The Northwest Atlantic Fisheries Organization (NAFO) this week agreed to prohibit high seas bottom fishing, including bottom trawling, in some 2,500 square miles of areas identified by Canadian scientists as containing significant concentrations of corals and sponges. But NAFO failed to agree to implement environmental impact assessments as required by a 2006 United Nations General Assembly resolution to protect deep-sea biodiversity such as cold-water corals, seamounts and sponge ecosystems.
The area closures are only likely to effect less than 1% (0.76%) of current high seas bottom fishing. It also is clear from the work of the NAFO Science Council that sponges, corals and other vulnerable seabed species occur in many areas in the Northwest Atlantic in addition to those closed this week. “We welcome the agreement reached by NAFO this week but, to effectively protect deep-sea ecosystems such as corals and sponges, bottom fishery impact assessments must be carried out” said Matthew Gianni, Political and Policy Advisor of the Deep Sea Conservation Coalition, who attended the meeting as an observer. “The assessments are crucial to determine whether additional areas need to be closed.” said Gianni.
The United States proposed establishing criteria for conducting impact assessments but Canada and the European Union, with support from others, argued that they needed more time. The UN General Assembly, in 2006, called on States to prohibit high seas bottom fishing by 31 December 2008 unless or until such assessments were conducted. NAFO has not yet begun to address the need to set aside areas as off limits to bottom fishing to allow for some degree of recovery or regeneration of coral, sponge and other seabed ecosystems that have been degraded by decades of bottom trawl fishing on the high seas of the Northwest Atlantic. The vast majority of high seas areas along the Grand Banks and Flemish Cap in the Northwest Atlantic where fishing has previously occurred remain open to continued bottom fishing.
NAFO rejected a science based proposal from the United States to require fishing vessels to move-out of areas still open to bottom fishing if they bring up more than 2kg of particularly vulnerable coral species or 75kg of sponges in the nets. Rather, NAFO allows vessels to carry on fishing even if they catch up to 60kg of ‘live’ corals and 800kg of ‘live’ sponges in a single tow. These ‘bycatch’ levels have been recognized by many marine biologists as likely to provide little protection to deep-sea ecosystems. In spite of the fact that much more work needs to be done to ensure that bottom fisheries in the NAFO area are in compliance with the 2006 UN General Assembly resolution, NAFO agreed this week to submit a report to the UN General Assembly declaring that the risk of adverse impacts to vulnerable marine ecosystems from bottom fishing in the NAFO area will be “negligible” as a result of the measures adopted by NAFO to date. “While some areas have been protected, there is no scientific basis for making such a sweeping statement about the whole of the NAFO area since no impact assessments been done to corroborate such a declaration” said Gianni. European Union fleets are responsible for the majority of the bottom fishing activity in the NAFO area according to a UN FAO report released earlier this year.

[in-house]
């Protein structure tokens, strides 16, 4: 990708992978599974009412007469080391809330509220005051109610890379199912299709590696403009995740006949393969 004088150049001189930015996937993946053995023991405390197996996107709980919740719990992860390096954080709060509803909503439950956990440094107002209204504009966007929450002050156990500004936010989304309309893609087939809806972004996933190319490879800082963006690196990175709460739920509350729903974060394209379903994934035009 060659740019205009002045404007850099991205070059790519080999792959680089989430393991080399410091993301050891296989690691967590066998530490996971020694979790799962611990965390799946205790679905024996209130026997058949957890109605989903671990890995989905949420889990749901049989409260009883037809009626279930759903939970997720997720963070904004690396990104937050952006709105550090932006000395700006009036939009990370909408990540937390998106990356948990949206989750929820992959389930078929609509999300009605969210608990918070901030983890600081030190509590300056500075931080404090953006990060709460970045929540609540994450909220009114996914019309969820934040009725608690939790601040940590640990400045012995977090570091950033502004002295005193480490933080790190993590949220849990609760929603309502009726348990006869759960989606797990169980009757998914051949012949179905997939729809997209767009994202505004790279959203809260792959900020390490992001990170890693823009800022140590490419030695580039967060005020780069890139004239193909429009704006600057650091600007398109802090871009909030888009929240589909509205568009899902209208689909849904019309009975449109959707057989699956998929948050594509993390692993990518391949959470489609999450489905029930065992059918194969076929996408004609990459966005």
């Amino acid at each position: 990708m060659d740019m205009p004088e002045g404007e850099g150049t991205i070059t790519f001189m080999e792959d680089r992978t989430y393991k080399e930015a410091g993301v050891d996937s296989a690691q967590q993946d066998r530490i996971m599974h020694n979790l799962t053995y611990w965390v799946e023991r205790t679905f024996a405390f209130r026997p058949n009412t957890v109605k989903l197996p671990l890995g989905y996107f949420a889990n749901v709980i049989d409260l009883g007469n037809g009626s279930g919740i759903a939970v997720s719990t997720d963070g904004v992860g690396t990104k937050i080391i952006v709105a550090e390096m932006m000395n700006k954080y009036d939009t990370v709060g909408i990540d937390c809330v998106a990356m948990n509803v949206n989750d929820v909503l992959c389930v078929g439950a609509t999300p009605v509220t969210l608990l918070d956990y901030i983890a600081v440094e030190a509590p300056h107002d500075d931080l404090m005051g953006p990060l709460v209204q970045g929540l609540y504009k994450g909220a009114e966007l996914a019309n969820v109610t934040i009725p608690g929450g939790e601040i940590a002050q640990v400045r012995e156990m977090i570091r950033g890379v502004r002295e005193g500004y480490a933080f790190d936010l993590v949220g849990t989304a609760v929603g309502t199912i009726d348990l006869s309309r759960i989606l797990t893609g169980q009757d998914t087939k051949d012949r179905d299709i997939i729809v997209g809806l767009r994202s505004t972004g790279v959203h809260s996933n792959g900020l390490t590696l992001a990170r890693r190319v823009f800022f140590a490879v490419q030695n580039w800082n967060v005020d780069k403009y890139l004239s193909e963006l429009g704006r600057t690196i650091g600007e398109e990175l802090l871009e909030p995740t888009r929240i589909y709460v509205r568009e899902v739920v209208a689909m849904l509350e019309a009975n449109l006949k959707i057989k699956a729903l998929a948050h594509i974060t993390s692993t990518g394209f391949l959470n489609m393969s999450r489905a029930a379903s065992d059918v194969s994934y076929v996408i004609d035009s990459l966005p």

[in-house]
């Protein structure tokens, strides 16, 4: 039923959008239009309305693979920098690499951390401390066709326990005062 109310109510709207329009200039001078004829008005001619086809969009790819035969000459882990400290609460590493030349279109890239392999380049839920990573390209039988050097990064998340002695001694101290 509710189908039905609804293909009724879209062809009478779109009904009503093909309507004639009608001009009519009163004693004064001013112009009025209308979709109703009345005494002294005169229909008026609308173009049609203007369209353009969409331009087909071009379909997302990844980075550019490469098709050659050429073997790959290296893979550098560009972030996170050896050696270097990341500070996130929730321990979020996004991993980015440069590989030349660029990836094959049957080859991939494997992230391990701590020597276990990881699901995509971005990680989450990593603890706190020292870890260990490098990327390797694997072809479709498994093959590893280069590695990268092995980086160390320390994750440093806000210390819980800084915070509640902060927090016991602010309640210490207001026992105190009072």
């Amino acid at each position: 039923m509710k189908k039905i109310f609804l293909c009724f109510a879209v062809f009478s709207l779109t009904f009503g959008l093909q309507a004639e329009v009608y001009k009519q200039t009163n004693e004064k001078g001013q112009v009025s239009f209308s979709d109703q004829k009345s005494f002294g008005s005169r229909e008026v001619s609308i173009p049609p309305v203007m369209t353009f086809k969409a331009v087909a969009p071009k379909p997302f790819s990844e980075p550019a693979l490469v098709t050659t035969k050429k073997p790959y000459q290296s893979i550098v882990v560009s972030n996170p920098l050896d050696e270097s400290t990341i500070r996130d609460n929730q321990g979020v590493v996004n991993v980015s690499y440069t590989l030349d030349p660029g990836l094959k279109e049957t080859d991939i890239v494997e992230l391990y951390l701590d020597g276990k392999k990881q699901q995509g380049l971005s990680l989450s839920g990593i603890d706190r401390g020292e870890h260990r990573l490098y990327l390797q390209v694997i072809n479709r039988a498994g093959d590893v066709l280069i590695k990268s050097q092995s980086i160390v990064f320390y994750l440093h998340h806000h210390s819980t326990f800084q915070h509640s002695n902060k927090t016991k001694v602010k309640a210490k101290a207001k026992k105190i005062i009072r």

The EU has previously declared, including through statements from Commissioner Joe Borg, that the requirement to conduct environmental impact assessments of high seas bottom fisheries is the cornerstone of the 2006 UN General Assembly resolution, and that no high seas bottom fishing should be permitted unless it can be demonstrated that significant harm to vulnerable marine ecosystems would not occur – the reverse burden of proof. “The commitments and stated positions of the European Union in regard to protecting biodiversity on the high seas from the adverse impacts of bottom fishing increasingly ring hollow” said Gianni. “Implementation of the UN General Assembly resolution is a test case of the EU’s commitment to high seas biodiversity conservation, sustainable fisheries and taking an ecosystem approach to fisheries management. Unfortunately it appears that the EU is coming close to failing the test in the Northwest Atlantic.” For further information contact: Matthew Gianni: +31 646 16 88 99 Notes: UN General Assembly resolution 61/105, adopted in December 2006, calls on States and regional fishery management organizations such as NAFO to implement the following measures by 31 December 2008 or else not authorize (prohibit) high seas bottom fishing (Paragraph 83 of resolution 61/105):
- Conduct impact assessments of individual high seas bottom fisheries to ensure that “significant” adverse impacts on vulnerable marine ecosystems (VMEs) would be prevented or else not authorize bottom fishing to proceed;
- Close areas of the high seas where VMEs are known or likely to occur to bottom fishing unless bottom fisheries can be managed in these areas to prevent significant adverse impacts on VMEs;
- Ensure the long-term sustainability of deep-sea fish stocks;
- Require fishing vessels to move out of an area of the high seas where ‘unexpected’ encounters with VMEs occur.